Tips and commentary from yours truly, (Cathlin) Bond & (Sean) Thomas
7. It’s okay (actually, it’s great) to order something you know you’ll like
Tell me, have you ever gone to a restaurant somewhere special, read the menu, and, knowing exactly what you wanted, proceeded to choose to order something else that seemed less common?
Maybe it’s only us, but daily specials sometimes seem excessively tantalizing. It can be tempting to think you should only order new or unique foods while traveling, but rest assured, it’s entirely okay to eat what you know you’ll like. If you do order an old standby, consider balancing it by adding on something you haven’t had before, like an appetizer or accompanying drink. For example, we tried cold — and refreshingly delicious — pine needle tea while in Seoul. This tactic works etspecially well if you’re in a group, since you might luck out and still get to sample or share with others, but being alone with a big appetite works too. Unless you’re crunched for time, you’ll have plenty of meals to try new dishes, so don’t feel like every one has to be novel.
8. Read up on the culinary history of where you’re going and plan accordingly
French fries in Belgium. Chocolate soufflé in France. Noodles in Beijing. (Yes, Italy owes China a big thank you). Though it’s fun to try a range of cuisines and influences when you travel, don’t miss out on the basics that the place you’re visiting has long perfected. And if you’re struggling to figure out what that might be, Wikipedia’s “List of food origins” page is a fine starting point.
But also don’t get too fixated on what’s considered a main dish of any particular place. Often, there can be overlapping and overlooked culinary histories with just as much richness. Reflecting on our past few months in Providence, Rhode Island, for instance, I’ve been reminded of the refreshing taste of Del’s (frozen) Lemonade and introduced to the mighty snack that is the pizza strip, available at most bakeries. But it has also been amazing to see and learn firsthand about the Portuguese, Azorean, and Cape Verdean influence as well as the Vietnamese imprint in nearby Cranston.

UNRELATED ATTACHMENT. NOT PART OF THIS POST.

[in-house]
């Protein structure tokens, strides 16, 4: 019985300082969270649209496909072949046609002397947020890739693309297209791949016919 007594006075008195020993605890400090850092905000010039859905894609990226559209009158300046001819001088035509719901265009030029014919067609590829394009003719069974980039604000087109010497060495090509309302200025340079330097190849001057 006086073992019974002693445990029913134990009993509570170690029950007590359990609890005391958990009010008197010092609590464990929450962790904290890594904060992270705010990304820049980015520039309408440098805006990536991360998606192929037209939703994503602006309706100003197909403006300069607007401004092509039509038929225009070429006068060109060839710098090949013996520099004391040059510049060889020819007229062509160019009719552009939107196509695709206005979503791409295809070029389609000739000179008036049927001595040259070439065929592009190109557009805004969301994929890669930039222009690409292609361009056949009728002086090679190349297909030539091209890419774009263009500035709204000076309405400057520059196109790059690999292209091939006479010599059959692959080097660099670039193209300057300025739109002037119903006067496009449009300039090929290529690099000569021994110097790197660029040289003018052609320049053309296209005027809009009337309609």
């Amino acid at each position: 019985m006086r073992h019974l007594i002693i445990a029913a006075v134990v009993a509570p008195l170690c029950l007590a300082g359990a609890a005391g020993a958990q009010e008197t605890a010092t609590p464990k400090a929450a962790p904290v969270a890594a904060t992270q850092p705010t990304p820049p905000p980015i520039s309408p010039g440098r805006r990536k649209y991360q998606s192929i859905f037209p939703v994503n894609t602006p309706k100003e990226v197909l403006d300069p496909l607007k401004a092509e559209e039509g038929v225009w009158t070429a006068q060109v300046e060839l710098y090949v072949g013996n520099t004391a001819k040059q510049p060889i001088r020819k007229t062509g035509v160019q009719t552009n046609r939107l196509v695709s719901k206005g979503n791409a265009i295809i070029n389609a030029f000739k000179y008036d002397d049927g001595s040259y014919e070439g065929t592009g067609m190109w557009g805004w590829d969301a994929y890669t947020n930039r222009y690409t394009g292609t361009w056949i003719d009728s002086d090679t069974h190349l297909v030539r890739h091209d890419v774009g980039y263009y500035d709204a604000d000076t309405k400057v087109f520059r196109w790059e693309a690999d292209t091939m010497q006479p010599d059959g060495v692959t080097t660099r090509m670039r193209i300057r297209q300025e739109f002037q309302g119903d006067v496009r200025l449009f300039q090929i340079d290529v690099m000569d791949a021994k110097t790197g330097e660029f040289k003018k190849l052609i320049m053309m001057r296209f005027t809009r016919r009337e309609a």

9. Eat at food halls
Yes, food halls can conjure different meanings. If you’re in or from Boston, you might be thinking about the longstanding Faneuil Hall or the recent addition of Boston Public Market or the five new additions soon on their way. In New York these days, well, let’s just say food courts are no longer reserved for suburban shopping malls.
But when I’m thinking of food halls, I’m also considering the hawker stands of Singapore, Market Hall in Wrocław where Sean went back for seconds of pierogi, Food Alley and similar food courts in Auckland, and the seemingly endless rows of food vendors and choices at Gwangjang Market in Seoul.
One upside to these kinds of establishments, be they traditional or modern, is that you can try several things from several vendors while still sitting in the same place. It’s also an ideal choice for indecisive groups. Yes, please, I would like that raw coconut to go with my laksa and Singaporean carrot cake and a vegetable fry.
10. Looks can be deceiving
We would be far from the first to suggest that some of the tastiest meals you’ll find might be all too easily bypassed, if you’re not already looking for them. Sean remembers a cousin of his introducing him to the curries of Shalimar in San Francisco more than a decade ago with a hint not to read much into its sparse — ahem, functional — interior. Similarly, every time Sean is back in the Bay Area and drives far enough down the 101, he makes a point to eat at Tres Potrillos, a taqueria he loves that seems hardly noticeable in a strip mall beside a Valero gas station.
When we lived in New York City, the great Punjabi Deli was only a couple of minutes of a walk from our apartment. While it looked like little more than a small, longtime, and downstairs deli (even more difficult to see during years of street construction outside), it is absolutely perfect on the inside (and that’s what counts). An array of curries with naan and/or rice come at jaw-droppingly reasonable prices with an immensely welcoming spirit toward seemingly anybody who steps inside.
But if we were merely visiting the area (and hadn’t lived there), I’m not so sure I would have stopped in unless it first came as highly recommended. Online reviews can help surface harder-to-uncover gems (i.e., Punjabi Deli has 4.8 stars on Google Maps!), but keep your eyes open and you might see lines going in and happy faces coming out of a place you might want to check it out. (Upon reading this note, Sean started rattling off countless bagel shops and pizzerias and another favorite, Zaragoza Deli & Grocery, further up in the East Village.)
11. Picnic all day every day (or at least once a trip)
Picnics are a perfect way to: 1. Get outside; 2. Sample local produce; 3. Save money while traveling; and 4. Allow kids to run amok and make as much noise as the like while eating your meal without any glances. My favorite picnic combination is this simple trio: a fresh baguette, hummus, and olives from a market. In Paris, if possible, but replicable with variations almost anywhere. Find a seat, smile, and eat.